Stay tuned for more breaking news from the world of Obstetrics and Gynecology, right here, next week, on Medical Monday. And remember... it really matters when you contact your elected officials to tell them what you think. 

Medical Monday: Breaking news from the World of Obstetrics and Gynecology

Health and Political concerns for women have merged into one. Many of you have appreciated this for some time, but now the topic is mainstream.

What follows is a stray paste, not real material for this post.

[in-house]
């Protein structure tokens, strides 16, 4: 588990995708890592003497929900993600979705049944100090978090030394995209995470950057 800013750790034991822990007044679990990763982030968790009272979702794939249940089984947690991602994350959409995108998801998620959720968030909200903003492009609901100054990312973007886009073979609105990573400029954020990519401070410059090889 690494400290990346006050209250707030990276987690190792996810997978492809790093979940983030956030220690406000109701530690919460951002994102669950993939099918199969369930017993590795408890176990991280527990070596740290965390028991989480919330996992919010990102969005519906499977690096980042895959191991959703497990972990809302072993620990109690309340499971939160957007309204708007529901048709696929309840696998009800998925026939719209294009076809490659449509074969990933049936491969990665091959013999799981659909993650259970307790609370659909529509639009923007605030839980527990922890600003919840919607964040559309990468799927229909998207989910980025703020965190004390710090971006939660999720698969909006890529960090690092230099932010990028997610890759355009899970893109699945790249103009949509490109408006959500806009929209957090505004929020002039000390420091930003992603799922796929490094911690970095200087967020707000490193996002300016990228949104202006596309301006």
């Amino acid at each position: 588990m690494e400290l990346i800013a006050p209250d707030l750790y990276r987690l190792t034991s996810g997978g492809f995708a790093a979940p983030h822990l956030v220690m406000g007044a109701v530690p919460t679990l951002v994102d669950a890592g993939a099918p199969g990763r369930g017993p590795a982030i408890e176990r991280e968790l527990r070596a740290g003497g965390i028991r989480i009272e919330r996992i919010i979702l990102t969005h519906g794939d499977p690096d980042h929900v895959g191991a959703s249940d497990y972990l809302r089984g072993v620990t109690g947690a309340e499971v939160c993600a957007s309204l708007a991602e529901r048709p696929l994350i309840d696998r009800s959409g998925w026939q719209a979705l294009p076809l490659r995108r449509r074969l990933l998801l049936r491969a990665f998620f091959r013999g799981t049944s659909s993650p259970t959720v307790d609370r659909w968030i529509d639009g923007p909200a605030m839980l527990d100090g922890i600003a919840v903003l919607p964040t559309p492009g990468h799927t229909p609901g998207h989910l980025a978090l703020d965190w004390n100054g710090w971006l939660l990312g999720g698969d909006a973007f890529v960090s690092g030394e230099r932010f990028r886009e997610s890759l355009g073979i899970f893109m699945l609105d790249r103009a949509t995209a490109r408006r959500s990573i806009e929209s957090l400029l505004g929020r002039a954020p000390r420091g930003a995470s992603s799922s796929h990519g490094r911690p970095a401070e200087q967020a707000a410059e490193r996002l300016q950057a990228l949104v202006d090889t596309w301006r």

Last Wednesday leaders representing over half a million medical students and doctors gathered to lobby Senators against the so-called BCRA (Better Care Reconciliation Act).Among the leaders were the Presidents of The American College of Physicians, the American Academy of Family Physicians, the American Academy of Pediatrics, and the American College of Obstetricians and Gynecologists (ACOG). They validated and reiterated widespread concerns that without the ACA (Affordable Care Act) or similar, people will delay or forgo care. For example, under the new proposal, older patients will have cost sharing reductions curtailed in 2 year. The leaders also voiced concern about allowing individual States to determine what constitutes essential benefits. Dr. Munger of the American Academy of Family Physicians indicated this compromising essential benefits would constitute a special threat to people with chronic, rather than acute conditions, since their essential health needs are ongoing. The President of the American Academy of Pediatrics indicated that there will be a calculable “ body count” associated with this proposed law.